Author Contributions

F.L., A.N., A.T. conceived and designed review; A.T., C.M. wrote the paper draft and prepare figures; M.M., C.T. made critical revision; T.M., D.D.R., M.V. made critical revision and supervision.

Conflicts of Interest

The authors declare no conflicts of interest.


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Figure 1. Overview of the putative physiopathological mechanisms that put gut microbiota composition at the cross-road between nutrition and muscle function. Diet influences the microbiota composition; in turn, microbiota metabolizes some nutrients, including fibers and proteins, into mediators, such as short-chain fatty acids, which enter the systemic circulation. These mediators have a known influence on myocytes, and namely on their mitochondria, through multiple signaling pathways that result from the modulation of inflammation and the promotion of insulin sensitivity. The lower part of the figure also shows that physical exercise itself can modulate gut microbiota composition and represent a relevant player in these phenomena.
Figure 1. Overview of the putative physiopathological mechanisms that put gut microbiota composition at the cross-road between nutrition and muscle function. Diet influences the microbiota composition; in turn, microbiota metabolizes some nutrients, including fibers and proteins, into mediators, such as short-chain fatty acids, which enter the systemic circulation. These mediators have a known influence on myocytes, and namely on their mitochondria, through multiple signaling pathways that result from the modulation of inflammation and the promotion of insulin sensitivity. The lower part of the figure also shows that physical exercise itself can modulate gut microbiota composition and represent a relevant player in these phenomena.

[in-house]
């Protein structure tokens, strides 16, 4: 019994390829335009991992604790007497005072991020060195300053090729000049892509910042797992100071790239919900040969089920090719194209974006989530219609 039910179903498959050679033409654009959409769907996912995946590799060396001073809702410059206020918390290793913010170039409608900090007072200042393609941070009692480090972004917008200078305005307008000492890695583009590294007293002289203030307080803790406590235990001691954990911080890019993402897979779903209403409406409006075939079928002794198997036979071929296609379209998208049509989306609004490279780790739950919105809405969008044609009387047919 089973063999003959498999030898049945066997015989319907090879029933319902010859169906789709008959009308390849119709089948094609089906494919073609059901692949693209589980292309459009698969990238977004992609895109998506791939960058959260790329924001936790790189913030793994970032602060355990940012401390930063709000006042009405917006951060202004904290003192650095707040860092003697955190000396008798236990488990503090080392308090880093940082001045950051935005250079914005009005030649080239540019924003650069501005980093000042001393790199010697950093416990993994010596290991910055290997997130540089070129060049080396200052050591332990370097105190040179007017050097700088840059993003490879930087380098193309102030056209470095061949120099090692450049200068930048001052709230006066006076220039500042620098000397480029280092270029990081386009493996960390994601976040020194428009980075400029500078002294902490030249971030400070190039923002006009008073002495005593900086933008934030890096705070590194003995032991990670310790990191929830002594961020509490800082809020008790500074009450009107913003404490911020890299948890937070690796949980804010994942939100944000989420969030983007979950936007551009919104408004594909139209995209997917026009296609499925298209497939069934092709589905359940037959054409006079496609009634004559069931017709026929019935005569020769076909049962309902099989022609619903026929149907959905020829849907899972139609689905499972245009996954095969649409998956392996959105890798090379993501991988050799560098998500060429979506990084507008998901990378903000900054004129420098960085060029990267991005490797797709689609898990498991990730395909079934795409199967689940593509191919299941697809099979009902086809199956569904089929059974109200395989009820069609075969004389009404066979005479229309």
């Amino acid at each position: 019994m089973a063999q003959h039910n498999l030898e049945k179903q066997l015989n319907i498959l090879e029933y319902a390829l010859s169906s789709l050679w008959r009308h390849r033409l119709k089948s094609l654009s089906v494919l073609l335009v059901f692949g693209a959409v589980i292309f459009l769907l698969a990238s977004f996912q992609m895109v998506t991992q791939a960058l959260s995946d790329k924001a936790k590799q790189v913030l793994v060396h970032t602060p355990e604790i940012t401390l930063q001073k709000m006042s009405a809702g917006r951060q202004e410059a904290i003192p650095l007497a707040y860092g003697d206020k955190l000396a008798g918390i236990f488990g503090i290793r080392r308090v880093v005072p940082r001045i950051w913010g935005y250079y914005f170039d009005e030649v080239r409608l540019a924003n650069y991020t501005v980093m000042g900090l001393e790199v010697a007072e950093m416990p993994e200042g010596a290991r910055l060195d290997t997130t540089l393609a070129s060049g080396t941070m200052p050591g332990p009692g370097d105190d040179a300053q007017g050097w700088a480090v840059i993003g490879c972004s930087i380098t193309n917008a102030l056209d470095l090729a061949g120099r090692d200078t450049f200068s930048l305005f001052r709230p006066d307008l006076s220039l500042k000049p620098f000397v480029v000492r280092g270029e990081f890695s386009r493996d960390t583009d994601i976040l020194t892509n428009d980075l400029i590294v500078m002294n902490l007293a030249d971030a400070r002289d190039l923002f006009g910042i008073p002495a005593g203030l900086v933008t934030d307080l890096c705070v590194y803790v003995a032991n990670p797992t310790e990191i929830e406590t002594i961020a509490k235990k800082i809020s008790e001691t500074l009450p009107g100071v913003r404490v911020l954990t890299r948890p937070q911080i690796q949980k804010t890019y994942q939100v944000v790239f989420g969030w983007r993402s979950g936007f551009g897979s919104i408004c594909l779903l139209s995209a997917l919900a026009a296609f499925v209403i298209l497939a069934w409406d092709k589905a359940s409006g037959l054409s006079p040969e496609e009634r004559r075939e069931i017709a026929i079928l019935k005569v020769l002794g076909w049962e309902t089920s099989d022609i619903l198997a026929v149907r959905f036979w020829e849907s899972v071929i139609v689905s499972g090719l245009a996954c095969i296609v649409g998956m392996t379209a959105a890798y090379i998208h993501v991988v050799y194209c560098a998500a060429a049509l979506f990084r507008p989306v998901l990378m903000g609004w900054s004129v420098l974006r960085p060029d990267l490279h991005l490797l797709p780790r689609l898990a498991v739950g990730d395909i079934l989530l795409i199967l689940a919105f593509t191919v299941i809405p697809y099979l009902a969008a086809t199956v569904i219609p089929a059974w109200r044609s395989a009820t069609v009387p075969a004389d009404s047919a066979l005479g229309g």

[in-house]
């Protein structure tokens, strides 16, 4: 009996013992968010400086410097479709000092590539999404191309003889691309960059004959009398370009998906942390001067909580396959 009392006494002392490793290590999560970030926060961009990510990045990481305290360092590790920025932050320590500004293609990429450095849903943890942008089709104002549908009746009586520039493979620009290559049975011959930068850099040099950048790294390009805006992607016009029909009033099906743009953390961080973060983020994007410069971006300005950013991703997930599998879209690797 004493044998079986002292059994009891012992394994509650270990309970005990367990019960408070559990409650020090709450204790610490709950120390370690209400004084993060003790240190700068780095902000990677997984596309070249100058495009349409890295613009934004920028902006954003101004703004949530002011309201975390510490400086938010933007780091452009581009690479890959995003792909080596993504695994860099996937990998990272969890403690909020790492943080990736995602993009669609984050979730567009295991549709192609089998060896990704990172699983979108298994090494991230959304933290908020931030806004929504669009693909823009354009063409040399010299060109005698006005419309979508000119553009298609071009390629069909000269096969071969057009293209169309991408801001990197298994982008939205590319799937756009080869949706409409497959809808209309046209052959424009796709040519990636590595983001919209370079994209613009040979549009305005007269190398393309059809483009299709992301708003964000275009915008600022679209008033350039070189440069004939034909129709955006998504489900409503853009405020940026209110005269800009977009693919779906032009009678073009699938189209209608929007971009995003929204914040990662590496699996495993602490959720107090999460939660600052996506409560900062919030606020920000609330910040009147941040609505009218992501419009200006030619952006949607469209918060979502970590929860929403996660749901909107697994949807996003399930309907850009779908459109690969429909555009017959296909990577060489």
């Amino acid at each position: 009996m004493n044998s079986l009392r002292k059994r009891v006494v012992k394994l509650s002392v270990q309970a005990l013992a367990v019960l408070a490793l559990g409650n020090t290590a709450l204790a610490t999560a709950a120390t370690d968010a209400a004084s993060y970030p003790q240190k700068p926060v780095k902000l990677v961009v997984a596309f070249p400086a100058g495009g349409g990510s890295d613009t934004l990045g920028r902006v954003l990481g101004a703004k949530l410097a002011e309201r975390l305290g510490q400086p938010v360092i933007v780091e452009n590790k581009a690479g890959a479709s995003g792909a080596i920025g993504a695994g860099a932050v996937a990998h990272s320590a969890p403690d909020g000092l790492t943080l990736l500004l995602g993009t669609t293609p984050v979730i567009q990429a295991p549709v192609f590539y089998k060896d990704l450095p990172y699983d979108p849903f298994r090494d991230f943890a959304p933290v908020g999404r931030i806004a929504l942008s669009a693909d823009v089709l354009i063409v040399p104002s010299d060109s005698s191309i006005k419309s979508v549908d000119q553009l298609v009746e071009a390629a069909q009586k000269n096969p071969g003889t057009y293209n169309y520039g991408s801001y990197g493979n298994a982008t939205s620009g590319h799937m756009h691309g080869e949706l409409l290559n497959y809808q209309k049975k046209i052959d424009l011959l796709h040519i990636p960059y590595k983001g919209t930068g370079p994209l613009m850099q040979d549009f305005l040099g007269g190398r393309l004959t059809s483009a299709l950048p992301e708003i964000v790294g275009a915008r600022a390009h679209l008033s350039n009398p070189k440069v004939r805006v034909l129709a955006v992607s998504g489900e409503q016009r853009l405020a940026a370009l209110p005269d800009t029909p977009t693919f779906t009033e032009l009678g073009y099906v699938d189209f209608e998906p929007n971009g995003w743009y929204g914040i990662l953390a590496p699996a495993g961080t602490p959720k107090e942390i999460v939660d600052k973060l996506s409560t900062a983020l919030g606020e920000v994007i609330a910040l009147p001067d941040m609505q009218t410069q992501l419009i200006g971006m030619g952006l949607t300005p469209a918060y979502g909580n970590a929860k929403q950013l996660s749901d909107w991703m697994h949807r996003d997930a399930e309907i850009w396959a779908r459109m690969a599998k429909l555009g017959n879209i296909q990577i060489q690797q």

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Table 1. Overview of the main effects of a healthy gut microbiota on the physiologic processes involved in healthy, active aging.
Table 1. Overview of the main effects of a healthy gut microbiota on the physiologic processes involved in healthy, active aging.
EffectMediators/MechanismsTarget Cells/Systems
Suppression of chronic inflammation, modulation of inflamm-agingDown-regulation of Interleukin-6, Interleukin-8, Interleukin-10, Tumor Necrosis Factor-αNeutrophils, activated lymphocytes, natural killer cells
Enhancement of antioxidant activityDiet-derived polyphenols, ellagitannins, B complex vitaminsAll of the host’s cells